An important component of the mechanical environment of the cell is the extracellular matrix and we have developed new tools for measuring the upper limits of forces that can be developed or sustained by cells in 2-D and 3-D fiber systems. Magnetic beads are capable of applying nanonewtons of force to fibers and can be used to calibrate the force-dependence of the changes in FRET that accompany the unfolding of fibronectin molecules in the fibers. In addition, we are fabricating new devices to support engineered fibers in organized arrays that can mimic basement membrane and other tissue matrices. The preliminary studies show that the unfolding of the matrix fibers is an important component in the cellular response to the fibers. New active surfaces will enable us to measure the time course of the cellular responses to unfolded matrices and to rapidly change the degree of unfolding. Many of the techniques that are being applied to cells on 2-D matrices will be applied to these new matrices to define the molecular bases of the motile functions that are controlled by matrix.
Many recent studies have shown that the immune synapse is formed by active movement of liganded receptors through the membrane and it seems that physical separation of components is critical for proper processing of the displayed antigens to give a normal cellular response. Many of the tools that we are developing can be used to address important questions related to the mechanisms by which T-cells probe adjacent membranes. One particular question is whether controlling the distance between components on the micrometer to nanometer level will affect their interactions. As seen in Figure 3, we can now pattern different molecules on the same surface either at separate locations or overlapping. This will tell us whether the receptors need to be interacting for downstream processing events to occur. Such an understanding of the steps in the process will make it possible to target specific aspects of function in autoimmune or transplant situations.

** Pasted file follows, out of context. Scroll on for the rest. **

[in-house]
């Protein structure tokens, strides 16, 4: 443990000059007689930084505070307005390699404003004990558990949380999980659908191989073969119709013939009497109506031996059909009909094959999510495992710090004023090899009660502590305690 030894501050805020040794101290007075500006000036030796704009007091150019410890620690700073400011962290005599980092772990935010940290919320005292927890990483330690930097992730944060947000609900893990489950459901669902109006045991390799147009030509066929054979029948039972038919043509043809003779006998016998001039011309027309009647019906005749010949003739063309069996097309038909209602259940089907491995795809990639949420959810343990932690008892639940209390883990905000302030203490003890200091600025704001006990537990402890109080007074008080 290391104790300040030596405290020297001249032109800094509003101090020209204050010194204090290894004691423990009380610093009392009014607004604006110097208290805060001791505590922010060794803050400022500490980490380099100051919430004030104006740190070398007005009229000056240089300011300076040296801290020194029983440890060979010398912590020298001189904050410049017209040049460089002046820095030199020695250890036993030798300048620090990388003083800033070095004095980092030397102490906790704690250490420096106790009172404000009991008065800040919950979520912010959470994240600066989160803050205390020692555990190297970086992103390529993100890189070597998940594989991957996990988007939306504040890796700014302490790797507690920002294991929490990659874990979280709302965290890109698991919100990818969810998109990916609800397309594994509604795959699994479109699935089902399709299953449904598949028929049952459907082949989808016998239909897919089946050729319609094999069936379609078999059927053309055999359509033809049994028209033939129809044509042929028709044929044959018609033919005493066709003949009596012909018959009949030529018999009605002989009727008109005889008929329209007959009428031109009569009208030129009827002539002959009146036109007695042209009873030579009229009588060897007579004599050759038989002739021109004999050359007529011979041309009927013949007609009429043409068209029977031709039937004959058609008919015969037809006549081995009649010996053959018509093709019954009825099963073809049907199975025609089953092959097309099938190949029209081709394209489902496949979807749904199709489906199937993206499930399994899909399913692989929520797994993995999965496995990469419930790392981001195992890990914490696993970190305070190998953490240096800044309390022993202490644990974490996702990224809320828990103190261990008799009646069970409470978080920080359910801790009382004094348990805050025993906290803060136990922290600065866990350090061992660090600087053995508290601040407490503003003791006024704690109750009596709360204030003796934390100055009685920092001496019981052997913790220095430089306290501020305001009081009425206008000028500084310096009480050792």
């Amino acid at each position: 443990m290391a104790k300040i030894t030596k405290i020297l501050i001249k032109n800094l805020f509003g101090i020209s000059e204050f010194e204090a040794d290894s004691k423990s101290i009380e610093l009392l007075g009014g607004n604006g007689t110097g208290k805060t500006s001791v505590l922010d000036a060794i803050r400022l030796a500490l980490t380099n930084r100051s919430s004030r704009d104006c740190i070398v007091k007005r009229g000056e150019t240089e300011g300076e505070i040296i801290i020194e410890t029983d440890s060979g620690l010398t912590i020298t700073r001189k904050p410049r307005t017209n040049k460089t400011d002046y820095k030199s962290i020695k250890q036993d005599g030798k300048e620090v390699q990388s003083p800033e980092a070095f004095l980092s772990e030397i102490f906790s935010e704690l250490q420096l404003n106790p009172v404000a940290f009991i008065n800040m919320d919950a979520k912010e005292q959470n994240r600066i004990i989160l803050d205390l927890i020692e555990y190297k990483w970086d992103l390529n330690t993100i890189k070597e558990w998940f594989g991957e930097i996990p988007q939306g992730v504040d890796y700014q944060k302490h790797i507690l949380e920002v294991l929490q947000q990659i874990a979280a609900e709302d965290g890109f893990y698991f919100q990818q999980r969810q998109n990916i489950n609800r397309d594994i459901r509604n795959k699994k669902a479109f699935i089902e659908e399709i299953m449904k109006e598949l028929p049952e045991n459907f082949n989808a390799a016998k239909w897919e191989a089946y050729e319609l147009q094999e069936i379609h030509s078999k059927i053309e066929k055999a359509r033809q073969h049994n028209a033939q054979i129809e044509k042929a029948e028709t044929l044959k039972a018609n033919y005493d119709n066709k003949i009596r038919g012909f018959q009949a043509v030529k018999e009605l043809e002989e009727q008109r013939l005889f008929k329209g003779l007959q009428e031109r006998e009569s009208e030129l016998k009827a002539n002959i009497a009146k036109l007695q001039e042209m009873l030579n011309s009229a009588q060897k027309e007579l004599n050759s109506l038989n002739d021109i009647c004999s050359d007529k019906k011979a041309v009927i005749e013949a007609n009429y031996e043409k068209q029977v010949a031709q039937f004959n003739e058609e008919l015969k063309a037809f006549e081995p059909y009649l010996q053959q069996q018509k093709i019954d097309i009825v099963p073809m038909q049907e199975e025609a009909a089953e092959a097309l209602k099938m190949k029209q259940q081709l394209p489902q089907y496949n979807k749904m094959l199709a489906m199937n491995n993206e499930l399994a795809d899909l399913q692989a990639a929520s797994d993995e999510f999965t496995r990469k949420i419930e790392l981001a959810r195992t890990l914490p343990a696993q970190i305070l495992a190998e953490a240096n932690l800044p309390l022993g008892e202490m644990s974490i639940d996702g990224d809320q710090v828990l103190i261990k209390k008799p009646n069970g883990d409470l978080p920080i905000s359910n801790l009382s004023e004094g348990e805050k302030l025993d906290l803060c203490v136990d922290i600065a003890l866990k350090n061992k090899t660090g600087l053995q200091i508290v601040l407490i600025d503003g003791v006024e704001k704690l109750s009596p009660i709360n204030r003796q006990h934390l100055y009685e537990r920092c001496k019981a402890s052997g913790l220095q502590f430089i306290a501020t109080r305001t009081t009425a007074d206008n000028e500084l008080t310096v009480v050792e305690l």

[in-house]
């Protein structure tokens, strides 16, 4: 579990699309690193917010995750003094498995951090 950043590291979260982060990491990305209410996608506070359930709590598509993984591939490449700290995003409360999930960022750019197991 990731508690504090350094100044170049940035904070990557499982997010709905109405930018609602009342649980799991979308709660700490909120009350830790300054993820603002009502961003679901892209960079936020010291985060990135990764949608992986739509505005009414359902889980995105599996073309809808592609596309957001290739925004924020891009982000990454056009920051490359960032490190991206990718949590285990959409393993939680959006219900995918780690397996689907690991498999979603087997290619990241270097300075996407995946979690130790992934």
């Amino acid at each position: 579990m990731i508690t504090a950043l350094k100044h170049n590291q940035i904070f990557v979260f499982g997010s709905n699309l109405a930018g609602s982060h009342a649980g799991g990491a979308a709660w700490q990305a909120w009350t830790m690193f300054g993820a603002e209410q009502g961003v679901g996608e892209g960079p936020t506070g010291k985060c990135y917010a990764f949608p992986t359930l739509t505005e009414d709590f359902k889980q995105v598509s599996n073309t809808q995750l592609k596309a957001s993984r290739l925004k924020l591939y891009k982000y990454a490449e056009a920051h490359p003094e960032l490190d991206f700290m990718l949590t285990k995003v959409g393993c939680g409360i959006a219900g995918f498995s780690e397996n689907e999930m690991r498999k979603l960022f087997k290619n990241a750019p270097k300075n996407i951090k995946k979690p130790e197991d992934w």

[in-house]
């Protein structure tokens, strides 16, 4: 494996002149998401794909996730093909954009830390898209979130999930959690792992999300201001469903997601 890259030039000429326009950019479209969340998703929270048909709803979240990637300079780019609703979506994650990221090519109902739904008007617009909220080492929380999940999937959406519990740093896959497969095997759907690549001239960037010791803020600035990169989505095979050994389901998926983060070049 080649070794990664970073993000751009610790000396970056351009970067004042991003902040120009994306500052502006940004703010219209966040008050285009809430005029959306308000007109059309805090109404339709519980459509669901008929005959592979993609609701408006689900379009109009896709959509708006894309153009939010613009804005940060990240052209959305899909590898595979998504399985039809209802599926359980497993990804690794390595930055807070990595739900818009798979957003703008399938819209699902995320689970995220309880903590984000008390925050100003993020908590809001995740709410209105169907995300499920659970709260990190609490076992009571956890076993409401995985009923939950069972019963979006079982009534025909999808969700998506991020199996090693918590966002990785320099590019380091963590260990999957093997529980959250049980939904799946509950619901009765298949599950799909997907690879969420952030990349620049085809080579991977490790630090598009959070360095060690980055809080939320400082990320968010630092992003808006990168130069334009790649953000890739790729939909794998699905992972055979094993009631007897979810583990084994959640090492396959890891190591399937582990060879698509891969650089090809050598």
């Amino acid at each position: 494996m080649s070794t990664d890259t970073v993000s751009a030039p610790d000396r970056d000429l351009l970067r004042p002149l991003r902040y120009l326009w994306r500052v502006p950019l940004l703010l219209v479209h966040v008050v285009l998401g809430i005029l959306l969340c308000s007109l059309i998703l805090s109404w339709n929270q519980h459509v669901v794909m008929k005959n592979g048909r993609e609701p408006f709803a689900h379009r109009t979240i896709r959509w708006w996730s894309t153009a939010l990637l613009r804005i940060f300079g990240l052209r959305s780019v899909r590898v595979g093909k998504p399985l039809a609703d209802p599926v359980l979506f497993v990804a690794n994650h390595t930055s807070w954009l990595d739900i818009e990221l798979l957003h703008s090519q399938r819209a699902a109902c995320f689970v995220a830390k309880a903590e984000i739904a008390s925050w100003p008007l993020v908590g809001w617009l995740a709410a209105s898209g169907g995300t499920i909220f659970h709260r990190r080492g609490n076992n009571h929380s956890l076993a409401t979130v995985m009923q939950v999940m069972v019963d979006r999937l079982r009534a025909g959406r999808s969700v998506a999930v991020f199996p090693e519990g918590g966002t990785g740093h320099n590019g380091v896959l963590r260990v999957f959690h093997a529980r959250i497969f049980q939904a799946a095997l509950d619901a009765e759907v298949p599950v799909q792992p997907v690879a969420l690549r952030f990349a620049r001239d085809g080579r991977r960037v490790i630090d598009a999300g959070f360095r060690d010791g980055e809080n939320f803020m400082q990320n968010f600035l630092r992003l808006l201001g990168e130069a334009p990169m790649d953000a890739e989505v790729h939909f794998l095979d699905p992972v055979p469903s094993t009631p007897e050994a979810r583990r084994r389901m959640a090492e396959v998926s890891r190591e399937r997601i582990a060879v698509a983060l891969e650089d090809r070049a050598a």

To define the protein modules involved in these functions, we are using SiRNA screens and bioinformatics analyses with subsequent experimental testing. From the screens, we will know which proteins are involved. The databases will enable us to rapidly target other potential components of the modules and experiments will clarify the actual changes in function that accompany the loss of given modules. Based upon that understanding we can develop new strategies and reagents for promoting the restoration of proper functions in cells and tissues or for inhibiting function in cases where it has gone awry.
The collaborative process that underlies the work of this center has been exciting for many of the center members. We can move rapidly from hypotheses to critical experiments with new tools and reagents that would have taken months to years to generate independently. All of the preliminary studies indicate that the mechanical factors are critical for proper cell function and we are rapidly approaching a level where we can target specific force sensing pathways to perhaps alter cardiac hypertrophy or motility to alter immune functions.